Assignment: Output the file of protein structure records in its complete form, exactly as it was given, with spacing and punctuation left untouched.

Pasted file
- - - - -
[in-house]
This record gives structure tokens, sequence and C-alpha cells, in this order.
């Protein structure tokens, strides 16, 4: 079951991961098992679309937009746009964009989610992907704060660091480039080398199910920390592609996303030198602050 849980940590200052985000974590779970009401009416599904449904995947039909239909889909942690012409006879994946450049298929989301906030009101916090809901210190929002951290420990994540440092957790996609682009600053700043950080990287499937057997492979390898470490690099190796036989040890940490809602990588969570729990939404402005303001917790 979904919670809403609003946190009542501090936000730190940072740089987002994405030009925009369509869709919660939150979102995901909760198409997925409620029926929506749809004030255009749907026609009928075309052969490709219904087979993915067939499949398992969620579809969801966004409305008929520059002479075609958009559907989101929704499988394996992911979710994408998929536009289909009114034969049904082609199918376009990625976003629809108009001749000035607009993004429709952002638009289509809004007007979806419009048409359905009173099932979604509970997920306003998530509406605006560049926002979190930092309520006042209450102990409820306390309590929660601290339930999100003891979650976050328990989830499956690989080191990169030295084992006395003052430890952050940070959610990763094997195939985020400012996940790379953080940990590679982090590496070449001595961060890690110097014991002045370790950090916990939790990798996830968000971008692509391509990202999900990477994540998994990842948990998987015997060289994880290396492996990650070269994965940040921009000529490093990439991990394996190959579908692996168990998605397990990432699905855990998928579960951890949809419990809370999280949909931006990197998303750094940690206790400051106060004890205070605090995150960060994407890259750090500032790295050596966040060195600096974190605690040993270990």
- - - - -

[in-house]
This record gives structure tokens, sequence and C-alpha cells, in this order.
């Protein structure tokens, strides 16, 4: 079951991961098992679309937009746009964009989610992907704060660091480039080398199910920390592609996303030198602050 849980940590200052985000974590779970009401009416599904449904995947039909239909889909942690012409006879994946450049298929989301906030009101916090809901210190929002951290420990994540440092957790996609682009600053700043950080990287499937057997492979390898470490690099190796036989040890940490809602990588969570729990939404402005303001917790 979904919670809403609003946190009542501090936000730190940072740089987002994405030009925009369509869709919660939150979102995901909760198409997925409620029926929506749809004030255009749907026609009928075309052969490709219904087979993915067939499949398992969620579809969801966004409305008929520059002479075609958009559907989101929704499988394996992911979710994408998929536009289909009114034969049904082609199918376009990625976003629809108009001749000035607009993004429709952002638009289509809004007007979806419009048409359905009173099932979604509970997920306003998530509406605006560049926002979190930092309520006042209450102990409820306390309590929660601290339930999100003891979650976050328990989830499956690989080191990169030295084992006395003052430890952050940070959610990763094997195939985020400012996940790379953080940990590679982090590496070449001595961060890690110097014991002045370790950090916990939790990798996830968000971008692509391509990202999900990477994540998994990842948990998987015997060289994880290396492996990650070269994965940040921009000529490093990439991990394996190959579908692996168990998605397990990432699905855990998928579960951890949809419990809370999280949909931006990197998303750094940690206790400051106060004890205070605090995150960060994407890259750090500032790295050596966040060195600096974190605690040993270990």